• Be trustworthy and as honest as possible (in age-appropriate terms) to establish a relationship built on trust. Young children need to hear the truth of their lives in small chunks over time. We don't have to give full details, but we can share that their parents could not keep them safe, and it's our job to keep them safe now. Or that mom has a problem with drinking too much alcohol to help her handle her feelings and needs to find a safer way to feel better. My rule is that if they are old enough to ask the question, they are old enough to hear the answer, but it should be done gently and with compassion. I do not share details or scary information that isn't necessary for the child to know. The time will come when they can learn more. For now, we keep it simple and basic while also being honest.

  • Stay committed to the relationship regardless of the child's behavior. If they sense our love and commitment are conditional and based on their behavior, the child will not feel safe, and we will be experienced as just another adult who will abandon them. If they even slightly believe abandonment is possible, it is unlikely we will be able to develop a strong attachment with the child.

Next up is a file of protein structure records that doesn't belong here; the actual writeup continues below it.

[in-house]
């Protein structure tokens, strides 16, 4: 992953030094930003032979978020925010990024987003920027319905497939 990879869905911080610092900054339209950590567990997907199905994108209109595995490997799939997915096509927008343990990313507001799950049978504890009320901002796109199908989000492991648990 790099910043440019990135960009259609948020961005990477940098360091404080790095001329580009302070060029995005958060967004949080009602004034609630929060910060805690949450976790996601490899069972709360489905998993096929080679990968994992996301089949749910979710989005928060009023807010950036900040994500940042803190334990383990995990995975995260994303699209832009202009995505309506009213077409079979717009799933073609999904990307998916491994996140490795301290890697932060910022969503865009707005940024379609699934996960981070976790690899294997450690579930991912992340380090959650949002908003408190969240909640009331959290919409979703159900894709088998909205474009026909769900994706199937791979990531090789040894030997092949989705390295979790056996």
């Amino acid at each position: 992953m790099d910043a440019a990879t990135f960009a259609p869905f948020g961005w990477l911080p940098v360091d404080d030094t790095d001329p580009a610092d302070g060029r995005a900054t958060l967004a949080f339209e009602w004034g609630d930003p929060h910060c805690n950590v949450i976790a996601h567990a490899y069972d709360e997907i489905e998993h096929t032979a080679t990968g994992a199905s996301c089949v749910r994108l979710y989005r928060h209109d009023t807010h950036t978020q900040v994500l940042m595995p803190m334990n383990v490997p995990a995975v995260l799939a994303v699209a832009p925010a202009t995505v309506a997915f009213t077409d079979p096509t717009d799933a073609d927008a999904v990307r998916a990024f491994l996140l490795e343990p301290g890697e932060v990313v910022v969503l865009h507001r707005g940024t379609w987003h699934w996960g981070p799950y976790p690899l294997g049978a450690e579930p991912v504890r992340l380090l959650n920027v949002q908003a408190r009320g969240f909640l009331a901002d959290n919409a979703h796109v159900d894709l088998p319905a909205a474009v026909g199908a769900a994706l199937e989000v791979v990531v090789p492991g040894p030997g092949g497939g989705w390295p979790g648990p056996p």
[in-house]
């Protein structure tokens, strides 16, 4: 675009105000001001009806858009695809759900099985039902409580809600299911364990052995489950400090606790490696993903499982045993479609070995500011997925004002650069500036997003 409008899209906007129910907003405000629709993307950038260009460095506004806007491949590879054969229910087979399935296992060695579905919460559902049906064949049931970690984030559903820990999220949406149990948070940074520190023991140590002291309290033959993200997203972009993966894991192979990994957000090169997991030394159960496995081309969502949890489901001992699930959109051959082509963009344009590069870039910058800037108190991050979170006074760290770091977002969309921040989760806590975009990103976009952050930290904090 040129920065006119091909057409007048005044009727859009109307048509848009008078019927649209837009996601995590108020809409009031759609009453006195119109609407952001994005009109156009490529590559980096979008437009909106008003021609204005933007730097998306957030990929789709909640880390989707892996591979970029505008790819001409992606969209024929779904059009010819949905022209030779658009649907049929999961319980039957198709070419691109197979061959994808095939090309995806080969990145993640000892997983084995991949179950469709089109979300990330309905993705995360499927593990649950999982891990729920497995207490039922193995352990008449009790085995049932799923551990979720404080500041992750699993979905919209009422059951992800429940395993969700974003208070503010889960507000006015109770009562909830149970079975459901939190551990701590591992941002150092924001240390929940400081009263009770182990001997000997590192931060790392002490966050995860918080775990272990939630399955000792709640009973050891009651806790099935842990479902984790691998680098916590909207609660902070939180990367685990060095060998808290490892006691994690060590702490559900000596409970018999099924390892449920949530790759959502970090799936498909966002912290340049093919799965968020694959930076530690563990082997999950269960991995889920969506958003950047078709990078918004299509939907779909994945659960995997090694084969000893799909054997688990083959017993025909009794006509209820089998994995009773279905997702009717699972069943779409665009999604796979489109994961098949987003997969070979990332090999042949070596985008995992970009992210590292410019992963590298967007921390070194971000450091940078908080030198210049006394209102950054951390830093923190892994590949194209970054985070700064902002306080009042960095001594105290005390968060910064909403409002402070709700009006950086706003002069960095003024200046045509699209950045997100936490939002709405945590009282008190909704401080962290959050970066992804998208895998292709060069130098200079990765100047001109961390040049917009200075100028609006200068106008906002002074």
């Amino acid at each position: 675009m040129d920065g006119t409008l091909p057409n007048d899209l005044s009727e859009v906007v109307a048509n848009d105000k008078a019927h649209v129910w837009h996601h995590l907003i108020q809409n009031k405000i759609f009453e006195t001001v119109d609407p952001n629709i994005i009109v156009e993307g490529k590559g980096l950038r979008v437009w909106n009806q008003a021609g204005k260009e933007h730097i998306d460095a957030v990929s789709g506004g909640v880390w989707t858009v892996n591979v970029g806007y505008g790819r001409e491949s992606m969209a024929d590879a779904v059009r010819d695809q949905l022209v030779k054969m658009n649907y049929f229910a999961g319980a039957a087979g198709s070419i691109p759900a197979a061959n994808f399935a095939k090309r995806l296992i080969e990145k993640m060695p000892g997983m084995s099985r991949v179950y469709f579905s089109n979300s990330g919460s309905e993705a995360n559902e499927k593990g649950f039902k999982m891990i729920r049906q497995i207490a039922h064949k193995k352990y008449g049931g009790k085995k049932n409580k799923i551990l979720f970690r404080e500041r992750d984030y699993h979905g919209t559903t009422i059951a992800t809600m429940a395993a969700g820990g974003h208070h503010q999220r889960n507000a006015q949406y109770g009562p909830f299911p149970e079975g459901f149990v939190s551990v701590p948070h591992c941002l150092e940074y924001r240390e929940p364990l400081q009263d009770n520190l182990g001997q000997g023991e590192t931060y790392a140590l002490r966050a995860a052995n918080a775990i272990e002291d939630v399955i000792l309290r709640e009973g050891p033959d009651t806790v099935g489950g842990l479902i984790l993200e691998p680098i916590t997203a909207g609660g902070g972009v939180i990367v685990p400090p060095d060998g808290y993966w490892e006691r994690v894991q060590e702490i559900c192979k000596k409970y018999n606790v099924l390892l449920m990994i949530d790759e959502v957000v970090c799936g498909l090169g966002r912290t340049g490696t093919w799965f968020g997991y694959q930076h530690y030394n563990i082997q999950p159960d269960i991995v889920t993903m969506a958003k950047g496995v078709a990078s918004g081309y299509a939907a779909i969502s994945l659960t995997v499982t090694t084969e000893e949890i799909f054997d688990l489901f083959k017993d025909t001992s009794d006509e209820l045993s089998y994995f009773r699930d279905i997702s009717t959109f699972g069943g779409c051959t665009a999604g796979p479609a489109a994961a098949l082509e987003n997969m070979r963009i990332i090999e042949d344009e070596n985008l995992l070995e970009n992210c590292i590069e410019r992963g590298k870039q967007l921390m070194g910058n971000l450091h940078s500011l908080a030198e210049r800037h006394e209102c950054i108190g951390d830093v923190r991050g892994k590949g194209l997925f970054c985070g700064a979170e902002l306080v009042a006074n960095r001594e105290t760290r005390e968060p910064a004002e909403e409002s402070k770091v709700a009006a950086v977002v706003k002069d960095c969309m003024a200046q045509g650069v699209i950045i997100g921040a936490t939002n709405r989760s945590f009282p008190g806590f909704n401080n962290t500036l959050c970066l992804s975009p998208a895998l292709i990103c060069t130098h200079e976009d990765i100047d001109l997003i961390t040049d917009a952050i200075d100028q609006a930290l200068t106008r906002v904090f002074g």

• Wrap as many committed people around the child as we can. Find a mentor, an extended family member, or someone in their life that genuinely cares about them, and foster that relationship. A committed, loving community is the fastest way to help children overcome trauma.

  • Learn about Positive Childhood Experiences and how they mitigate the impact of Adverse Childhood Experiences at This research will blow your mind and give you HOPE for yourself and the children you take care of.

  • Work on YOUR history of trauma so that you are not bringing your past wounds into the relationship with the child. Doing the work to heal yourself prevents you from being triggered by the child's behavior and allows you to stay present with their emotions when overwhelmed.